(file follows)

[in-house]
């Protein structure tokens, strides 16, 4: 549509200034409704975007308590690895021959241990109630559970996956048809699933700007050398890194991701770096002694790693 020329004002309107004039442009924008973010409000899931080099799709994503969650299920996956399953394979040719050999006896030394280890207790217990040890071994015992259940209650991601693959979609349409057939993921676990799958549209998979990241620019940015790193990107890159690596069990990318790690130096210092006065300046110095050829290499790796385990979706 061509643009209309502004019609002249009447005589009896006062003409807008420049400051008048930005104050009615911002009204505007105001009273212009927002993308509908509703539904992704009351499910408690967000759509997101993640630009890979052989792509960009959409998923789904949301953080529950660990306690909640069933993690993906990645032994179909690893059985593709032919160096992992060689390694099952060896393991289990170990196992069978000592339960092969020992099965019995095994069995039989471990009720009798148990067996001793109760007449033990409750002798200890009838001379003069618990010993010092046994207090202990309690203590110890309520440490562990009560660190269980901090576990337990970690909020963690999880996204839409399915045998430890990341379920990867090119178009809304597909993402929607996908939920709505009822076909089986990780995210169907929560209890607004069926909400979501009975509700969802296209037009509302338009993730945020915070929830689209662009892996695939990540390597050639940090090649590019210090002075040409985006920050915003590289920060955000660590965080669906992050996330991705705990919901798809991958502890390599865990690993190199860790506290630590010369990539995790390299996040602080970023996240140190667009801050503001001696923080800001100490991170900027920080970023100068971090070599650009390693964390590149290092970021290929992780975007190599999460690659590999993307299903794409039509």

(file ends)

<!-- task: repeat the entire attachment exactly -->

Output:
[in-house]
């Protein structure tokens, strides 16, 4: 549509200034409704975007308590690895021959241990109630559970996956048809699933700007050398890194991701770096002694790693 020329004002309107004039442009924008973010409000899931080099799709994503969650299920996956399953394979040719050999006896030394280890207790217990040890071994015992259940209650991601693959979609349409057939993921676990799958549209998979990241620019940015790193990107890159690596069990990318790690130096210092006065300046110095050829290499790796385990979706 061509643009209309502004019609002249009447005589009896006062003409807008420049400051008048930005104050009615911002009204505007105001009273212009927002993308509908509703539904992704009351499910408690967000759509997101993640630009890979052989792509960009959409998923789904949301953080529950660990306690909640069933993690993906990645032994179909690893059985593709032919160096992992060689390694099952060896393991289990170990196992069978000592339960092969020992099965019995095994069995039989471990009720009798148990067996001793109760007449033990409750002798200890009838001379003069618990010993010092046994207090202990309690203590110890309520440490562990009560660190269980901090576990337990970690909020963690999880996204839409399915045998430890990341379920990867090119178009809304597909993402929607996908939920709505009822076909089986990780995210169907929560209890607004069926909400979501009975509700969802296209037009509302338009993730945020915070929830689209662009892996695939990540390597050639940090090649590019210090002075040409985006920050915003590289920060955000660590965080669906992050996330991705705990919901798809991958502890390599865990690993190199860790506290630590010369990539995790390299996040602080970023996240140190667009801050503001001696923080800001100490991170900027920080970023100068971090070599650009390693964390590149290092970021290929992780975007190599999460690659590999993307299903794409039509």